The course includes extensive use of Excel to work through the problems and case studies. Hence, it’s imperative that you have a working knowledge of Excel before attending in order to maximize your learning experience.


The course concludes with a real world case that requires you to apply the course’s concepts and tools to build a complex supply-demand model for a variety of real estate product types using Excel. You’ll explore important questions and find answers as to what to build and how much to build considering the governing market conditions.

Day 3 & 4 - Application of market analysis to real estate product types

- Market and competitive analysis
- Location, design and site analysis
- Political and legal analysis
- Financial analysis

General features of real estate market analysis

Real estate economics

Urban economics

• The real estate strategic analysis model

• Real estate space and asset markets
• The role of the development industry
• The real estate system
• Supply, demand and rent in the space market
• The reason why supply is “kinked”
• The 4-Quadrant model and real estate cycles

• The system of cities
• Central place theory
• Metropolitan growth patterns
• Economic base analysis
• Shift-share analysis
• Site analysis

Real estate consumer research

Real estate data

• Project design: asking the right questions
• Sampling design: asking the right people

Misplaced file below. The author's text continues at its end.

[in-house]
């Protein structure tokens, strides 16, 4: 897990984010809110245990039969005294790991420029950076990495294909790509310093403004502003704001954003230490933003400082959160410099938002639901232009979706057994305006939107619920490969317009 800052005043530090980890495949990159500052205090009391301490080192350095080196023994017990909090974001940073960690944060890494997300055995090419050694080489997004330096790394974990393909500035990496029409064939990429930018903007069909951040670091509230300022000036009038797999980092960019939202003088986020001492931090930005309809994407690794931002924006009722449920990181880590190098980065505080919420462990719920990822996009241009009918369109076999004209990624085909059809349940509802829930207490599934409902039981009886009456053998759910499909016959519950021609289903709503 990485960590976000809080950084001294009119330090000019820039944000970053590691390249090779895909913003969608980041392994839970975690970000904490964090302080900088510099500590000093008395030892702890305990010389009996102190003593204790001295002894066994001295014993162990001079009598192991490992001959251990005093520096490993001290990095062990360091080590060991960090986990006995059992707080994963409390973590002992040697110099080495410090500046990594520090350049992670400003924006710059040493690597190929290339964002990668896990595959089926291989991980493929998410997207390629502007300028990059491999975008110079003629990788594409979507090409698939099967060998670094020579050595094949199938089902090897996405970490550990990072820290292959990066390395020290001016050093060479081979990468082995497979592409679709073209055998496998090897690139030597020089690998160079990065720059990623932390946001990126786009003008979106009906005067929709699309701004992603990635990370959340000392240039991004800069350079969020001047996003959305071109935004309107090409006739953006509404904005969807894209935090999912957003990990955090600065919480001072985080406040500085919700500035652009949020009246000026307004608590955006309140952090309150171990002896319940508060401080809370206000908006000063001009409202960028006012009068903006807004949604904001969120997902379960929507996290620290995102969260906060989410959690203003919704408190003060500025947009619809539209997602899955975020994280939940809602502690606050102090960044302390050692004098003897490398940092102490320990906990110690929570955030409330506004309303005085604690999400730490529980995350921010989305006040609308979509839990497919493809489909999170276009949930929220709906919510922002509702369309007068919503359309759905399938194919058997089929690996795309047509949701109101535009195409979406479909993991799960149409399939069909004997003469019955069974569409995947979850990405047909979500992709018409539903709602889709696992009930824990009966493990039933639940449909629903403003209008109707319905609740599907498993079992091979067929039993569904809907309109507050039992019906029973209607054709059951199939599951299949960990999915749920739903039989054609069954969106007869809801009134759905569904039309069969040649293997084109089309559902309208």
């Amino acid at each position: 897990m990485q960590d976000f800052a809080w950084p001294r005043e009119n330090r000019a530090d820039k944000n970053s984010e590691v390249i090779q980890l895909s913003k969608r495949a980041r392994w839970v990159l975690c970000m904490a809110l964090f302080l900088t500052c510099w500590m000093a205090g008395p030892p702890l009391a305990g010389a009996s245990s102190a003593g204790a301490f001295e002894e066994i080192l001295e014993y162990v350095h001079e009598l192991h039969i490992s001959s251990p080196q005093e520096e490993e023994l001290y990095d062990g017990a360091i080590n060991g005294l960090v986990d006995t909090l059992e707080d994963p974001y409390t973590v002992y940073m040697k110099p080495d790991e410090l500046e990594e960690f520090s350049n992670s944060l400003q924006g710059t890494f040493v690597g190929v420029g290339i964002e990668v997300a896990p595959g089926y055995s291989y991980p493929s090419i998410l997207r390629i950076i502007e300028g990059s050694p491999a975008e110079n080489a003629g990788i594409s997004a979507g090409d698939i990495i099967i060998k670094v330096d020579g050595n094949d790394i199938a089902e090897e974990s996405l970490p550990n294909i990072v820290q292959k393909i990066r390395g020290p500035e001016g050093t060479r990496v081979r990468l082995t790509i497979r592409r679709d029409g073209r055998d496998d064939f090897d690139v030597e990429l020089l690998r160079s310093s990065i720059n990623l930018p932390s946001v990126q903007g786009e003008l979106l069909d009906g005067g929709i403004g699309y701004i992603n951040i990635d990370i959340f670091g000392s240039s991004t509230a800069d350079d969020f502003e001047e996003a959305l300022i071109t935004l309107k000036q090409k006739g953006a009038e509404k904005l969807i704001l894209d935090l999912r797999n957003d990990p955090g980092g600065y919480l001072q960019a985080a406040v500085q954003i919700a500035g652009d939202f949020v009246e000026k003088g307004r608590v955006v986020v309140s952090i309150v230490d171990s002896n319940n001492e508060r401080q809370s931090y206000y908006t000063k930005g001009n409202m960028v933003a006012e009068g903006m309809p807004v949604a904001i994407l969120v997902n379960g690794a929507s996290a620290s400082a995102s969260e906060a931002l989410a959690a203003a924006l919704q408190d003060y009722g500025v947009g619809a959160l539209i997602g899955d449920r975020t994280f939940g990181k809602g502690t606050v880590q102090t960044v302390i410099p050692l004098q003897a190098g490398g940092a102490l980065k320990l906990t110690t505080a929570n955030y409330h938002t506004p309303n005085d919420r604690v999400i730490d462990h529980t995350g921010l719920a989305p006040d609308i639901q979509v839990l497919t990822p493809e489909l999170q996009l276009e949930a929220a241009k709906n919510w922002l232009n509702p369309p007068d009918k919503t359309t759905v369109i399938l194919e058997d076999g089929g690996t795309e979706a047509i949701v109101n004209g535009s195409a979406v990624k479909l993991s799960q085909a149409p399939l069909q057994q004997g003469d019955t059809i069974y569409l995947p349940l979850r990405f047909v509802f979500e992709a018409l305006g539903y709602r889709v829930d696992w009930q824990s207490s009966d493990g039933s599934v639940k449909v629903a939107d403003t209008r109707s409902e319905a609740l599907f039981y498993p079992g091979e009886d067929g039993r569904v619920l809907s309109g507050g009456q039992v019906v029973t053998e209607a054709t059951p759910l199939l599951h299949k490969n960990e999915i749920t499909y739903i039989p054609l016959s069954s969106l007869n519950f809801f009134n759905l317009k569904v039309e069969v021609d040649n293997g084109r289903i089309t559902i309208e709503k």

• Questionnaire design: asking questions the
right way
• Data collection: obtaining answers to
• Data analysis: designing analysis based on
study goals
• Reporting of results: communicating results
• Market analysis and statistics
• Measures of central tendency: mean,
median and mode
• Measures of dispersion: range and standard
• How to lie with statistics

• Market data, financial data and property data
• Interpreting market data
• Demographic data
• Economic data
• Psychographic data
• Supply variables and indicators
• Vacancy rates
• Absorption rates
• Rents and sales prices
• Cap rates and GRM




• Trade area analysis
• Linkages and location factors
• Competitive set analysis
• Framework for residential demand, supply       and gap analysis
• Planning and design issues



• Purpose of real estate market analysis
• Users of real estate market analysis
• Fit within the real estate strategic analysis